Navy F/A-18 Hornet crashes & Ryanair Rapid Decompression over alps
Its been one of those days. Two planes have had major issues, one resulting in death and the other, a safe landing.
Navy F/A-18 Hornet
A Navy F/A-18 Hornet took off with an instructor and student on board and then seemingly lost power, the occupants ejected and the F/A-18 Hornet crashed into a nearby apartment building, causing a large fire and killing at least 7 people.
The reports state that fuel was found on nearby houses and cars, which suggests that the fuel was dumped to prevent a large explosion and fire when the plane crashed. I am not too sure if Navy planes are allowed to dump fuel over the land, but I do know that commercial planes are not allowed. A case involving a swissair flight which had faulty wiring onboard that caused a fire to break out on board, behind the panelling was told to fly out to sea before dumping the fuel. That was the last that was heard from the plane. Before they could dump the fuel, the fire burned through critical wiring and the plane plummeted into the sea. However, that being said, the airforce and navy use a newer form of jet fuel which is designed to prevent fires on impact.
It has been suggested that the reason for the fuel dump was likely a malfunction, but I have my doubts. Look at the rear of the plane in the crash photo above. It seems as if it lot power or had one turbofan exhaust open more than the other. If this happened in flight, it would result in more power on one side than the other, causing the plane to turn. Below is a photo of the plane moments before it crashed.
Ryanair Rapid Decompression
On a Ryanair flight from Milan to East Midlands, just twenty minutes or so after taking off, passengers reported a loud “bang” followed by cold rushing air at their feet from front to back. The pilot immediately executed a rapid decent, following the correct protocol. This is one terrifying experience for passengers as it seems that you are going to crash. The manoeuvre is designed to reduce risk of hypoxia, which is caused by the lack of oxygen at high altitudes and can cause death. The plane will get down to an altitude where the pilots can safely breath so that they can take off their cumbersome oxygen masks and begin to troubleshoot the issue at hand so that they can figure out what it was and determine if a safe landing is possible. For example, has the loud bang caused any damage to engines or the landing gear.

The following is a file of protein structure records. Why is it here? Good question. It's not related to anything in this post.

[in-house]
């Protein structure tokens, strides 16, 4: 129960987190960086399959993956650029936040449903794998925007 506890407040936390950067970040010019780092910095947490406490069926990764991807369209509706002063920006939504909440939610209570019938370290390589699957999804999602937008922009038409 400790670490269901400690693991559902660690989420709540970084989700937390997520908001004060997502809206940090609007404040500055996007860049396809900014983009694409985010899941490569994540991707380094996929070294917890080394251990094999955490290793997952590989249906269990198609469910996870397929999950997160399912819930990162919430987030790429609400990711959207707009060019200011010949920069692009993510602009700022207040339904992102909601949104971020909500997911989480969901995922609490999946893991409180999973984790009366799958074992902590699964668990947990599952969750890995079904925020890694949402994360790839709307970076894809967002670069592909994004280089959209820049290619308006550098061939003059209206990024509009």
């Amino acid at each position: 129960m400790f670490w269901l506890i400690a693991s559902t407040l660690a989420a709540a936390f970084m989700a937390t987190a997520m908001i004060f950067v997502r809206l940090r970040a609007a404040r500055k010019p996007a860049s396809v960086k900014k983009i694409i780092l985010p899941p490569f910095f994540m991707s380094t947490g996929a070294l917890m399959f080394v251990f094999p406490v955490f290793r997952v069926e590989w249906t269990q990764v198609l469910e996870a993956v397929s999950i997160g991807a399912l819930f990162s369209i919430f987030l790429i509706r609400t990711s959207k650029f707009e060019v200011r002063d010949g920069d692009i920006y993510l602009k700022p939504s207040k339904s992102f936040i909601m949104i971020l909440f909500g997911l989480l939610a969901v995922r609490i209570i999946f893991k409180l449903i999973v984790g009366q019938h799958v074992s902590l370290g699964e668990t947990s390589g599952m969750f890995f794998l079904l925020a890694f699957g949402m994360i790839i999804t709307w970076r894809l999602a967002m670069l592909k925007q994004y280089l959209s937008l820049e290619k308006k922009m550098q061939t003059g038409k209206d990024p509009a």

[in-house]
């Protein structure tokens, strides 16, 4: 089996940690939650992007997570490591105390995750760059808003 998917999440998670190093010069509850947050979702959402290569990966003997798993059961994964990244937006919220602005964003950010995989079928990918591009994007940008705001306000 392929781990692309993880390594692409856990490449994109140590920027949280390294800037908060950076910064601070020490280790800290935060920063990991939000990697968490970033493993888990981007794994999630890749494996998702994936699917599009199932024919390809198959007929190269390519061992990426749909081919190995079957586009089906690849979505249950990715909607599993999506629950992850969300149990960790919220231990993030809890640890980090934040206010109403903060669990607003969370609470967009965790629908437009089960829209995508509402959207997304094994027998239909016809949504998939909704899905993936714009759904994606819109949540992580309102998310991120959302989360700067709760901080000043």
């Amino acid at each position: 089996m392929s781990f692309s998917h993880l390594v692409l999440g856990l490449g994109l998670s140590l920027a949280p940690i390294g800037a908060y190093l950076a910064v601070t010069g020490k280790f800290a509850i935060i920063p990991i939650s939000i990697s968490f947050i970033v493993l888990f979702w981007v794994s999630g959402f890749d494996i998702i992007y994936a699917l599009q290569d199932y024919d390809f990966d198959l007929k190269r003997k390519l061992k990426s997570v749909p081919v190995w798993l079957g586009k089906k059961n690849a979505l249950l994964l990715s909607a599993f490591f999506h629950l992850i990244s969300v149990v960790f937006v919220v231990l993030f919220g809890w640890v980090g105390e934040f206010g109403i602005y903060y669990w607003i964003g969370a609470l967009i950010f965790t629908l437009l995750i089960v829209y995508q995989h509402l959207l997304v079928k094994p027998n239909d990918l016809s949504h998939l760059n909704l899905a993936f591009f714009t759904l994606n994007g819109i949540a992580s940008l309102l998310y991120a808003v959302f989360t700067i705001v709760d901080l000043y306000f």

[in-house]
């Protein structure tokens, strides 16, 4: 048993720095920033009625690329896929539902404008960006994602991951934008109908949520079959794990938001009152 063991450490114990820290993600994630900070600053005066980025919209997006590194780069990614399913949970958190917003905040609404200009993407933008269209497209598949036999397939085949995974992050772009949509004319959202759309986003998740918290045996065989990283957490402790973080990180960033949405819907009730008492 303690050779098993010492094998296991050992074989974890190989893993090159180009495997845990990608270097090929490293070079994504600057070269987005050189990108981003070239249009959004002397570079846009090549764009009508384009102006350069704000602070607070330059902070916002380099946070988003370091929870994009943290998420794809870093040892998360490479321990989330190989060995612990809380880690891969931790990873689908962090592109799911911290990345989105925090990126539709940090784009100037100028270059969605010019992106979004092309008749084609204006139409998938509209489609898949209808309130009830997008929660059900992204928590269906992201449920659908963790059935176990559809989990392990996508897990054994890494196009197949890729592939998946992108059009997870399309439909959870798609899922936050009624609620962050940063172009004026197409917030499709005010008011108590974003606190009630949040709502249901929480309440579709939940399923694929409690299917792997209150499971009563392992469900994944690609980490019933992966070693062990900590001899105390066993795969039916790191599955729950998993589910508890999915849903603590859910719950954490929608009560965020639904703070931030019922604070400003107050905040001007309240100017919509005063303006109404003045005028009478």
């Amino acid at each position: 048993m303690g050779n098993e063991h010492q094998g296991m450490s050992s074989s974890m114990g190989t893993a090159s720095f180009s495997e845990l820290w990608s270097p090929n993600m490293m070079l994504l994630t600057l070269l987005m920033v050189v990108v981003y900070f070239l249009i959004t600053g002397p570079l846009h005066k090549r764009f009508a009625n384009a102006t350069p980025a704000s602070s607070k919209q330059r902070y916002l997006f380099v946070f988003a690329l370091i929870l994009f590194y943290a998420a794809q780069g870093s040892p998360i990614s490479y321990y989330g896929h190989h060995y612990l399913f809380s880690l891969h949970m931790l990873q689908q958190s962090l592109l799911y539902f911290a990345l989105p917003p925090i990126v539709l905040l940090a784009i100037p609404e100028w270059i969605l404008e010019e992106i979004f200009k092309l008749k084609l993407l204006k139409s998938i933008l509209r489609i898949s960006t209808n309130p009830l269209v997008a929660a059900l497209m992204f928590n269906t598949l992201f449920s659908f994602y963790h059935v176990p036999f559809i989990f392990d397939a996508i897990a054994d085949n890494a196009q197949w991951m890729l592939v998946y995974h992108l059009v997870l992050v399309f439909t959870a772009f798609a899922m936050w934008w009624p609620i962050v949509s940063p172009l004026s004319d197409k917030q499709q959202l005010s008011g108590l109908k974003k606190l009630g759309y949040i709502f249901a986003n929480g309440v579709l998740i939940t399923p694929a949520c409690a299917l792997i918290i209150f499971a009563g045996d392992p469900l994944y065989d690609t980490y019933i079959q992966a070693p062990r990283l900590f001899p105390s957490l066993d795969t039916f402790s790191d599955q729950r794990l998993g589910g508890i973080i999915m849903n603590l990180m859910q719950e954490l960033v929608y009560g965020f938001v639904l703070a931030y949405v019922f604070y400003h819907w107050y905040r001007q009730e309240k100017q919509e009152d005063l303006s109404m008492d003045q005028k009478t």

My guess: Part of the plane towards the rear broke, causing it to either tear or shear off entirely. This would cause a rapid decompression that passengers would think was cold air rushing from the front of the plane when in reality, it would be the air in the plane rushing out of the rear at high speed, giving the impression of cold air going from the front of the plane to the back. With the difference in air pressure, you would not get air rushing into the plane, it would be rushing out.
What puzzles me is that the passengers claim that the pilot called “mayday mayday” over the passenger announcement system, which is very odd. Maybe they had left it on and were calling “mayday” over the radio.
What does “mayday” mean?
It is a quick one word method of saying “shit’s happened, dunno what, seems pretty fucking bad, check the radar to see where we are and vector us the fuck in to the nearest god damned runway that can handle our plane and has sufficient resources. Tell all the other planes to move out of the way and give us landing priority immediately.”. One pilot would be assigned to fly while the other handled the radar and other special functions if needed.
In my opinion, the pilot has done an excellent job. The plane suffered rapid decompression, but the pilot followed procedure and landed without any loss of life.
The passengers will now be bitching and moaning about how horrible it was. I always hate it when they do. Yea yea yea so what, it was horrible, but you are alive.
My hat goes off to the crew of the plane, especially the pilot and co-pilot, you did an awesome job.
On march 19th 2012, a report suggested that the Boeing 737 was prone to cracks in its skin. I assume this was due to metal fatigue as the plane skin stretches and compresses during flight, as all plane skins do. This report was the result of Southwest Airlines Flight 812 which suffered identical issues. It was climbing to a cruising altitude when part of the skin tore off, causing a loud bang and rapid decompression.